- Of course, the pandemic has affected all our international projects. To those exhibitions that we planned to bring and open in Moscow. To those exhibitions that we planned to show in Europe and in the world. Almost all of our international projects have been pushed aside and moved several times. There was a moment - those same three and a half months when we sat on the "remote site" - when we had to reformat the exhibition plans every month. Our museum was closed and we didn't know when it would open. And most importantly, those museums with which we collaborated, from which we planned to bring exhibitions to Moscow, and to which we planned to send our expositions, are closed.

Each of the exhibitions we talked about has been postponed for about a year. Just in October 2020, we planned to open both Repin's exhibitions, exhibitions from the Morozov collection, and the exhibition Dreams of Freedom. Romanticism in Russia and Germany ”in our Tretyakov Gallery. Large large-scale exhibitions of contemporary art, which we planned to show at home, were postponed for a year. And now they are opening accordingly: the Diversity / Unity exhibition, which was supposed to open in mid-November 2020, opens on November 23, 2021. And the exhibition of contemporary Indian art, which was supposed to open in the summer of 2020, will open, due to the very difficult situation in India, in May 2022.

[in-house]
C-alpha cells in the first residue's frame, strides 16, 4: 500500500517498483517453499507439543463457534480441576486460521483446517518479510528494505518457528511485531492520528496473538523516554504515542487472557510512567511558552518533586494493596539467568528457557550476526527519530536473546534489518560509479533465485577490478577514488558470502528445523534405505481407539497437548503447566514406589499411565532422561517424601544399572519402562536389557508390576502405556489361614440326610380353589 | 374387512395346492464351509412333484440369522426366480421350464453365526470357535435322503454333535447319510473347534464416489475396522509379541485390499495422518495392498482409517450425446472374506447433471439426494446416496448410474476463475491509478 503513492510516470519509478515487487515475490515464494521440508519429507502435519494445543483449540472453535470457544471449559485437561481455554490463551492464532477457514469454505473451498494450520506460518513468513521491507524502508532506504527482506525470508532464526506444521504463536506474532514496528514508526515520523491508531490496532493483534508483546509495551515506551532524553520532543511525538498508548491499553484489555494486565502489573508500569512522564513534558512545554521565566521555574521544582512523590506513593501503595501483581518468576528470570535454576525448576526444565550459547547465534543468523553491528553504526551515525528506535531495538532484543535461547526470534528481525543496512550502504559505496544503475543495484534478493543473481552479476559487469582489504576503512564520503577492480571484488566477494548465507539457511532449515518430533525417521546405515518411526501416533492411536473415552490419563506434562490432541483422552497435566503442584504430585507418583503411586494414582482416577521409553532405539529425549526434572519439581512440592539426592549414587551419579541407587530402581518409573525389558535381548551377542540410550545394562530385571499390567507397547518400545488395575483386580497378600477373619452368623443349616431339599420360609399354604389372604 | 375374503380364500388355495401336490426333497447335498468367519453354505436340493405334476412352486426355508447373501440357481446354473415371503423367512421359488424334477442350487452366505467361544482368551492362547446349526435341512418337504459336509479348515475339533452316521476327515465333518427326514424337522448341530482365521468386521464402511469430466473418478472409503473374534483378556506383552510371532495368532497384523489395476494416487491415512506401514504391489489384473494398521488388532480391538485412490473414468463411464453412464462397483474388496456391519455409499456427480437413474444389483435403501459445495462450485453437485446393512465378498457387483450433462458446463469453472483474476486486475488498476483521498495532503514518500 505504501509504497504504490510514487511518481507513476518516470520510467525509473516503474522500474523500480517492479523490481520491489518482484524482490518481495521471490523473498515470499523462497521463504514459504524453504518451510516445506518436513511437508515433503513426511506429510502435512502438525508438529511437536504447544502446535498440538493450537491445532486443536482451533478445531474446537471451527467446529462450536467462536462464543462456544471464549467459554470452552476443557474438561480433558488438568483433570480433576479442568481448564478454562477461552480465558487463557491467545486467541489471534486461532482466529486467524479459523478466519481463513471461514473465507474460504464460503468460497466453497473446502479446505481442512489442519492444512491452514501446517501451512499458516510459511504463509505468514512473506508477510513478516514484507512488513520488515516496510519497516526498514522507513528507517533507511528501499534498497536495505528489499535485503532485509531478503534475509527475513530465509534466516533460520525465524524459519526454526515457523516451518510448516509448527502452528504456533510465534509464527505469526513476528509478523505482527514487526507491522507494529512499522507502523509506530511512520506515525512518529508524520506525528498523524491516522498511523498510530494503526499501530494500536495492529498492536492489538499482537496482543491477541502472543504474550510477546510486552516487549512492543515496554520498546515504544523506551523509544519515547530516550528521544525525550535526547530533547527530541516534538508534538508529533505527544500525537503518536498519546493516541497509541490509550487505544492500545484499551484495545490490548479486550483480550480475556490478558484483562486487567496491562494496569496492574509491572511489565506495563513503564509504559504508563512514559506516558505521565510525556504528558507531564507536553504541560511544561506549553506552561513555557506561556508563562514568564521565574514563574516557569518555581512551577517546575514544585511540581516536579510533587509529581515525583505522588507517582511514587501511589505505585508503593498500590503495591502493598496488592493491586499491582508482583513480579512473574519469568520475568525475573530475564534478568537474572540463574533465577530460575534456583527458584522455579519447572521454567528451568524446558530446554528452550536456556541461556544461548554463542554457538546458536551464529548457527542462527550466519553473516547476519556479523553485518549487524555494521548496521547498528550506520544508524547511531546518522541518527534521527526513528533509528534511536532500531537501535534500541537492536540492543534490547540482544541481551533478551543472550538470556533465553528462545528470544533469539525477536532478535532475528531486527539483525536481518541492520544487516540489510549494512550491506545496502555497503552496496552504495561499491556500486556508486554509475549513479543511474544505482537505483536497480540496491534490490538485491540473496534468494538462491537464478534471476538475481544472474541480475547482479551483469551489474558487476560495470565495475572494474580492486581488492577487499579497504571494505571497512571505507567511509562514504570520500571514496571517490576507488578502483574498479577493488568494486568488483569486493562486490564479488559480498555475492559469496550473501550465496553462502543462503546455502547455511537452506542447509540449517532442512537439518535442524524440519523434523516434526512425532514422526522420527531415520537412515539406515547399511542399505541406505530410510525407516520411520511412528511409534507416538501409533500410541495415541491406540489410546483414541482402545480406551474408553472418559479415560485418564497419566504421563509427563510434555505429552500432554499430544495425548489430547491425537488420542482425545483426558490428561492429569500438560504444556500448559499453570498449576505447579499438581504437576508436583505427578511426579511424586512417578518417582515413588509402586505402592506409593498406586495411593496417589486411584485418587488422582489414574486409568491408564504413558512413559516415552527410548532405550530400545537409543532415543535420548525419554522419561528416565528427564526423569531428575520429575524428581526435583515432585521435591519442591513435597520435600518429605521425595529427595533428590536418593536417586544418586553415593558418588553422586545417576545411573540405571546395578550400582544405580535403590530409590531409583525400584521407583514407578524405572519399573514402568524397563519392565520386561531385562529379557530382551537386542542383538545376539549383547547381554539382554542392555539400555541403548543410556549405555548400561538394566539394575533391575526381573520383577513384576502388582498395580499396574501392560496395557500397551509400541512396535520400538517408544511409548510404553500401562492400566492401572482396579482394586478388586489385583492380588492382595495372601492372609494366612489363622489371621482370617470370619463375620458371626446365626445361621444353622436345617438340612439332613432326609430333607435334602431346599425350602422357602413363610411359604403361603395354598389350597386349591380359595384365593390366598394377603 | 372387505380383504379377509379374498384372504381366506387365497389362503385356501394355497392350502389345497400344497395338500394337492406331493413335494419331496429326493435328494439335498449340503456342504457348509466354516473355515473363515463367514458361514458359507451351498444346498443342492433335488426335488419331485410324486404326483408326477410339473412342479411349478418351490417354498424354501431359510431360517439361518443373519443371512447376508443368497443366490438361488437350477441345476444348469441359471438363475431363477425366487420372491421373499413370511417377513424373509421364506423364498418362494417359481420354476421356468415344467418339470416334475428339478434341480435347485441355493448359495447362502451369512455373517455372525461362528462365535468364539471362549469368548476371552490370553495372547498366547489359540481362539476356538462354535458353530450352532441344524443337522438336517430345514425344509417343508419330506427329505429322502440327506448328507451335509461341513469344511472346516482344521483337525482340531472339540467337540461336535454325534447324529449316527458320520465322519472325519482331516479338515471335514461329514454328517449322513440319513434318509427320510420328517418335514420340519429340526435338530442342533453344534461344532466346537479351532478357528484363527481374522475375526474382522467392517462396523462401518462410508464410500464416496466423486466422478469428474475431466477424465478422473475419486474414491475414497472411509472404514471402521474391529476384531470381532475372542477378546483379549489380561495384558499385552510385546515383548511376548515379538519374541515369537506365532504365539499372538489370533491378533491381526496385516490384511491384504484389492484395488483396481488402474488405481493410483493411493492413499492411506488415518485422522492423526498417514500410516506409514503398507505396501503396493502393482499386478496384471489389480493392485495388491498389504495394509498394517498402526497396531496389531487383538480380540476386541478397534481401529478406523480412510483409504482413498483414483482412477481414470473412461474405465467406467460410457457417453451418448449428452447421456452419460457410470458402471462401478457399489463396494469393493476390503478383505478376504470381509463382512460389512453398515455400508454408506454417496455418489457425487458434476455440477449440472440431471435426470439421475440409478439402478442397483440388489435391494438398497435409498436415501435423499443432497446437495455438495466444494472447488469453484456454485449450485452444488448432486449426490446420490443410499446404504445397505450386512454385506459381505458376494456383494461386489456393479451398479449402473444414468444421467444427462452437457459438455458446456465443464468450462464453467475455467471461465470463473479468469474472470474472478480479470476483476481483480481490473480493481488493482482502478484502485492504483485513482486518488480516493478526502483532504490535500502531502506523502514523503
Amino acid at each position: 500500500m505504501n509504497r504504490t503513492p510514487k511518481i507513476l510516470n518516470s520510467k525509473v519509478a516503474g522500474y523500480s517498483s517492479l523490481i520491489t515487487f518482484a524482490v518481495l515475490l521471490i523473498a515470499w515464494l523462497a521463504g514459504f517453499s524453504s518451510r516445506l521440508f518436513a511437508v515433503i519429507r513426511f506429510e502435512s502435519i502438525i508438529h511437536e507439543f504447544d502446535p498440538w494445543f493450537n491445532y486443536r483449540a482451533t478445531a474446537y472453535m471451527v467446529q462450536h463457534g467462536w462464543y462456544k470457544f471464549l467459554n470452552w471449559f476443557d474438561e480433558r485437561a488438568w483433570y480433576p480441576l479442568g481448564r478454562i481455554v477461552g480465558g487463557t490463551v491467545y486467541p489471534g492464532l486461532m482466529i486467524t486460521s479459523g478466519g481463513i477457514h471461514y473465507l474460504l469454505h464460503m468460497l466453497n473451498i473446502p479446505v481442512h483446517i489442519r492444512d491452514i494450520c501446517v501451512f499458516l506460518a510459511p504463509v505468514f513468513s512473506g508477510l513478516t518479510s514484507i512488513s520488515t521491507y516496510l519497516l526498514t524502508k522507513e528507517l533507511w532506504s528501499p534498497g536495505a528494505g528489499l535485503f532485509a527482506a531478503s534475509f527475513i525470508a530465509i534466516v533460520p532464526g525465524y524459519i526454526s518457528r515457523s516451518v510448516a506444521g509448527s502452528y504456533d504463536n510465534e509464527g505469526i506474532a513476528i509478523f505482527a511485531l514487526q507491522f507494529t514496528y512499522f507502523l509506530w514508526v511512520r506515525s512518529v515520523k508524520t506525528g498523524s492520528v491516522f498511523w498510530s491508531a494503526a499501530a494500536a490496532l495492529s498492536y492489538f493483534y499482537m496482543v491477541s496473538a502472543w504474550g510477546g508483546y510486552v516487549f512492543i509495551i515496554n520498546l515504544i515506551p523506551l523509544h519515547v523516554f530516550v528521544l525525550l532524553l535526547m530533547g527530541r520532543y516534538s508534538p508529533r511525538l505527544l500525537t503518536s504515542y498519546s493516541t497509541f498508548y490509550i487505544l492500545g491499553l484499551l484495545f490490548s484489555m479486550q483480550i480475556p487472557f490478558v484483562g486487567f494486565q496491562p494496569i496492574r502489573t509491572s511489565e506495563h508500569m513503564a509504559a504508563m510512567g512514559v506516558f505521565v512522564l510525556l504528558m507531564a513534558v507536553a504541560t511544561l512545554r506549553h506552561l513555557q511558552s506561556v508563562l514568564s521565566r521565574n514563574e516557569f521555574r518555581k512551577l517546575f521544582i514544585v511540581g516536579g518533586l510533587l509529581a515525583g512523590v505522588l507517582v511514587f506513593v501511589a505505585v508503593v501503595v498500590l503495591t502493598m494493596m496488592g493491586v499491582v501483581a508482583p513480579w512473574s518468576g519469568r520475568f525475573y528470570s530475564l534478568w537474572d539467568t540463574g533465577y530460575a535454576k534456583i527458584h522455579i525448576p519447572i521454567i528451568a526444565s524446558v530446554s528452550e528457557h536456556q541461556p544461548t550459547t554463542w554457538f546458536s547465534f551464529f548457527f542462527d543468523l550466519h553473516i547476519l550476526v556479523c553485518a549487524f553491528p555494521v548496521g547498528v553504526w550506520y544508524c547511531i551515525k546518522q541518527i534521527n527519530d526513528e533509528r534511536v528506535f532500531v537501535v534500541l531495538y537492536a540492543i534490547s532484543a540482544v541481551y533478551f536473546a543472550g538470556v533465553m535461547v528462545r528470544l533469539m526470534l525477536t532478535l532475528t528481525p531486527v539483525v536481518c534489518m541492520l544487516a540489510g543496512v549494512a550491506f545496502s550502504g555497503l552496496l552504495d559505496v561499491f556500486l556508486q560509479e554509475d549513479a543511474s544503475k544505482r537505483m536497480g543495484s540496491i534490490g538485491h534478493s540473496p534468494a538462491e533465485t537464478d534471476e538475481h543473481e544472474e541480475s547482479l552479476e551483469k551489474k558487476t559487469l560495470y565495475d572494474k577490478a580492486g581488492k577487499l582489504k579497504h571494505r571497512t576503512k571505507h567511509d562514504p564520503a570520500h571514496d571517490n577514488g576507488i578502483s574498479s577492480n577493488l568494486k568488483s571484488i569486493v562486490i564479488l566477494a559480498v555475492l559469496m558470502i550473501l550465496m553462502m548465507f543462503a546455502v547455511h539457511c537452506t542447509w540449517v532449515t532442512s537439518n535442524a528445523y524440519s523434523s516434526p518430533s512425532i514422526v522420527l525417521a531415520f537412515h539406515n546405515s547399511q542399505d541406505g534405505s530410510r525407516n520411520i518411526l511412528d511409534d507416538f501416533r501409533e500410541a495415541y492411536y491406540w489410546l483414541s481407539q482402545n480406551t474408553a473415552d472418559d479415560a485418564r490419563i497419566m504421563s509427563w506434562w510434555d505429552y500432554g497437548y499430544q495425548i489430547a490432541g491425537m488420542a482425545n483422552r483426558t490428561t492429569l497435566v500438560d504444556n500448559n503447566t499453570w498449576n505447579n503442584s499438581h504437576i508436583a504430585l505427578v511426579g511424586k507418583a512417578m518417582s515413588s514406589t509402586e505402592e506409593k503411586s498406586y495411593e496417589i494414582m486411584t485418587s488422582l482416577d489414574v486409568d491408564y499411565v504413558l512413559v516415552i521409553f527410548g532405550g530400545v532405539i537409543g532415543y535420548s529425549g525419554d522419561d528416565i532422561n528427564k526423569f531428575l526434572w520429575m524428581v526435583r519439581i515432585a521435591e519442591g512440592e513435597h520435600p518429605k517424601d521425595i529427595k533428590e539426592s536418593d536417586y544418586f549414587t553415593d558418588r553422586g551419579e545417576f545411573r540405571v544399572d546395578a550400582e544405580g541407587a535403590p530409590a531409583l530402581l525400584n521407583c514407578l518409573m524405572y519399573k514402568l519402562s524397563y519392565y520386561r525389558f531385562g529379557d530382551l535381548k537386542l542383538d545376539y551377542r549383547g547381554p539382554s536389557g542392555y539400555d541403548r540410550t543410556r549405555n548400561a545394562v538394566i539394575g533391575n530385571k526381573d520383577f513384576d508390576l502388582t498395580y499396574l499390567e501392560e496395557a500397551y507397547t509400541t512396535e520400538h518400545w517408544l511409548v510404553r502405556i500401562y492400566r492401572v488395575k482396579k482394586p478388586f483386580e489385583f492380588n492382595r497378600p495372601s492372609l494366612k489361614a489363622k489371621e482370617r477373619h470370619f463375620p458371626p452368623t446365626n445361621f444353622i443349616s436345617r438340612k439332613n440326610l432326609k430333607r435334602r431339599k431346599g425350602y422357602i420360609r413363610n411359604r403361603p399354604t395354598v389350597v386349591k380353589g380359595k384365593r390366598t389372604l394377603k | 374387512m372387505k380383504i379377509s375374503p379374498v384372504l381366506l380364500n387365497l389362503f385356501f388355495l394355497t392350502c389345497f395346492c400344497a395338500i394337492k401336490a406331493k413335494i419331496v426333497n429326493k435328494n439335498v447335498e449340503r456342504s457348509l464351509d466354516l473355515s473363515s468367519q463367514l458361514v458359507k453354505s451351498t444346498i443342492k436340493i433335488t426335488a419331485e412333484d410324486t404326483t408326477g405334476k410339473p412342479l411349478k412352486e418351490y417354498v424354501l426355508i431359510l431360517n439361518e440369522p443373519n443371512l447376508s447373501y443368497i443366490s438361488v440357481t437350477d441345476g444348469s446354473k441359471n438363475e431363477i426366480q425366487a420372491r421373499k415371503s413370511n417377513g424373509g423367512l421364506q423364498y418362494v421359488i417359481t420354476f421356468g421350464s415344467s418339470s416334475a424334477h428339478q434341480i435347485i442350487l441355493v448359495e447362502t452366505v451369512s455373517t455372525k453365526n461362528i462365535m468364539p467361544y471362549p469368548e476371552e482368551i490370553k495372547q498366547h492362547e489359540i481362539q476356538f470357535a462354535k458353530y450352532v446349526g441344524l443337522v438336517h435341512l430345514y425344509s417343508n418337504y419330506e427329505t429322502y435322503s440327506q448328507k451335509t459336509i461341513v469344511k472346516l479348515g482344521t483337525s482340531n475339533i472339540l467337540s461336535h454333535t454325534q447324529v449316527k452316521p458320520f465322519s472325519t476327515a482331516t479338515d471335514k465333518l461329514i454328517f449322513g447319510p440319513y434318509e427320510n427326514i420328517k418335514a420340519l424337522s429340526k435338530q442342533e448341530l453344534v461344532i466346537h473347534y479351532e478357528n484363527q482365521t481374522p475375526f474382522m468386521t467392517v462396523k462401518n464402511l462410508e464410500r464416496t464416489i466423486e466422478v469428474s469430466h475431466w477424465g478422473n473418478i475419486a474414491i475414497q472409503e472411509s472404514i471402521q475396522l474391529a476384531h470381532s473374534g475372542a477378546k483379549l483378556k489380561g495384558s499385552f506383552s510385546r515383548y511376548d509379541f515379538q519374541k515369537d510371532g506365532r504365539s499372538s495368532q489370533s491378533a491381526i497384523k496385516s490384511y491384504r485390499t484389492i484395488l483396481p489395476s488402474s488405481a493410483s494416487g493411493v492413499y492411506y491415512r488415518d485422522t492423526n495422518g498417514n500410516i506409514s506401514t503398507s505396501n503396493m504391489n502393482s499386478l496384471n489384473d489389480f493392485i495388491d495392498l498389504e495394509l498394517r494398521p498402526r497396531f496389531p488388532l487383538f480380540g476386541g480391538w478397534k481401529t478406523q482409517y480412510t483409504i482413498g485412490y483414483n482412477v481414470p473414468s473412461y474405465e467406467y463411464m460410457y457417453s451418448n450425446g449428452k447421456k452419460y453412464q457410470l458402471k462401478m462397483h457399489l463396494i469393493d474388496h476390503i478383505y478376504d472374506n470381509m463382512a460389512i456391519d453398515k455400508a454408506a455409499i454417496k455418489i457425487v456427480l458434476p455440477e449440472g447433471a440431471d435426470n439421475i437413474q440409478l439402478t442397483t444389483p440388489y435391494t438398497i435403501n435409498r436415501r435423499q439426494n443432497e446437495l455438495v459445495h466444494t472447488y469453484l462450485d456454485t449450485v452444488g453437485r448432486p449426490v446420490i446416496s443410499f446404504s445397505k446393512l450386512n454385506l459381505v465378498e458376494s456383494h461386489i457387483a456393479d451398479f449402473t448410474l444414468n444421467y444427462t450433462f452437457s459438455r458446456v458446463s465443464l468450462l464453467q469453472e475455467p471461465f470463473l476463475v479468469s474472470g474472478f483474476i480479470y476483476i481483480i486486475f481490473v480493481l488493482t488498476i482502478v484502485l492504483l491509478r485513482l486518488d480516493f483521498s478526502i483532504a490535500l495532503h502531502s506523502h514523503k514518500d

But despite the fact that the projects were postponed, not a single project, an international project of the Tretyakov Gallery, was canceled. Not a single foreign exhibition that we planned to bring to Moscow has been canceled.